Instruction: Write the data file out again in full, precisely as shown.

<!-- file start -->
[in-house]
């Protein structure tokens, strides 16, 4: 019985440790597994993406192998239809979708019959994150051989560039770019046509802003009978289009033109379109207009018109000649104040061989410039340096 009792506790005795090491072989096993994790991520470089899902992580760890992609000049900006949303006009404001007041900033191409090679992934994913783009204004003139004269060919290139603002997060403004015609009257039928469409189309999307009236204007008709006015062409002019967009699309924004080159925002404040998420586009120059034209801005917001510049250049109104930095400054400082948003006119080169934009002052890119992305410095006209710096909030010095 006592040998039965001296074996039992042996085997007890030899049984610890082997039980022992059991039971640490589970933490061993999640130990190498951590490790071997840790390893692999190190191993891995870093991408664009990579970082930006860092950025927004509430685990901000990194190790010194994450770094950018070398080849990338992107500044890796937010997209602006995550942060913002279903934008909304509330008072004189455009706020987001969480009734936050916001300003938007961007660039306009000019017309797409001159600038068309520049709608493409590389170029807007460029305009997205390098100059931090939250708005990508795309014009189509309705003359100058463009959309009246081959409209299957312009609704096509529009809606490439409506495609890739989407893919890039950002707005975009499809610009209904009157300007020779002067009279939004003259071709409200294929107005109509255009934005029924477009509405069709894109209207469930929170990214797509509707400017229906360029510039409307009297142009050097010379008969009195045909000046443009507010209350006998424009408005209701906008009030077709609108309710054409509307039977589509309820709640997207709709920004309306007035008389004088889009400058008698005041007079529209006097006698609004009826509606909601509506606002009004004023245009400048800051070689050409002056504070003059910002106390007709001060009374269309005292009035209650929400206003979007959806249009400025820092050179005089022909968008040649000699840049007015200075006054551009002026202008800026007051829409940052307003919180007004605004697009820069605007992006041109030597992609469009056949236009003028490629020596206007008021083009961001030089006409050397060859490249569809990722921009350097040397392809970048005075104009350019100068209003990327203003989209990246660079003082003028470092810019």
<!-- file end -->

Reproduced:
[in-house]
């Protein structure tokens, strides 16, 4: 019985440790597994993406192998239809979708019959994150051989560039770019046509802003009978289009033109379109207009018109000649104040061989410039340096 009792506790005795090491072989096993994790991520470089899902992580760890992609000049900006949303006009404001007041900033191409090679992934994913783009204004003139004269060919290139603002997060403004015609009257039928469409189309999307009236204007008709006015062409002019967009699309924004080159925002404040998420586009120059034209801005917001510049250049109104930095400054400082948003006119080169934009002052890119992305410095006209710096909030010095 006592040998039965001296074996039992042996085997007890030899049984610890082997039980022992059991039971640490589970933490061993999640130990190498951590490790071997840790390893692999190190191993891995870093991408664009990579970082930006860092950025927004509430685990901000990194190790010194994450770094950018070398080849990338992107500044890796937010997209602006995550942060913002279903934008909304509330008072004189455009706020987001969480009734936050916001300003938007961007660039306009000019017309797409001159600038068309520049709608493409590389170029807007460029305009997205390098100059931090939250708005990508795309014009189509309705003359100058463009959309009246081959409209299957312009609704096509529009809606490439409506495609890739989407893919890039950002707005975009499809610009209904009157300007020779002067009279939004003259071709409200294929107005109509255009934005029924477009509405069709894109209207469930929170990214797509509707400017229906360029510039409307009297142009050097010379008969009195045909000046443009507010209350006998424009408005209701906008009030077709609108309710054409509307039977589509309820709640997207709709920004309306007035008389004088889009400058008698005041007079529209006097006698609004009826509606909601509506606002009004004023245009400048800051070689050409002056504070003059910002106390007709001060009374269309005292009035209650929400206003979007959806249009400025820092050179005089022909968008040649000699840049007015200075006054551009002026202008800026007051829409940052307003919180007004605004697009820069605007992006041109030597992609469009056949236009003028490629020596206007008021083009961001030089006409050397060859490249569809990722921009350097040397392809970048005075104009350019100068209003990327203003989209990246660079003082003028470092810019």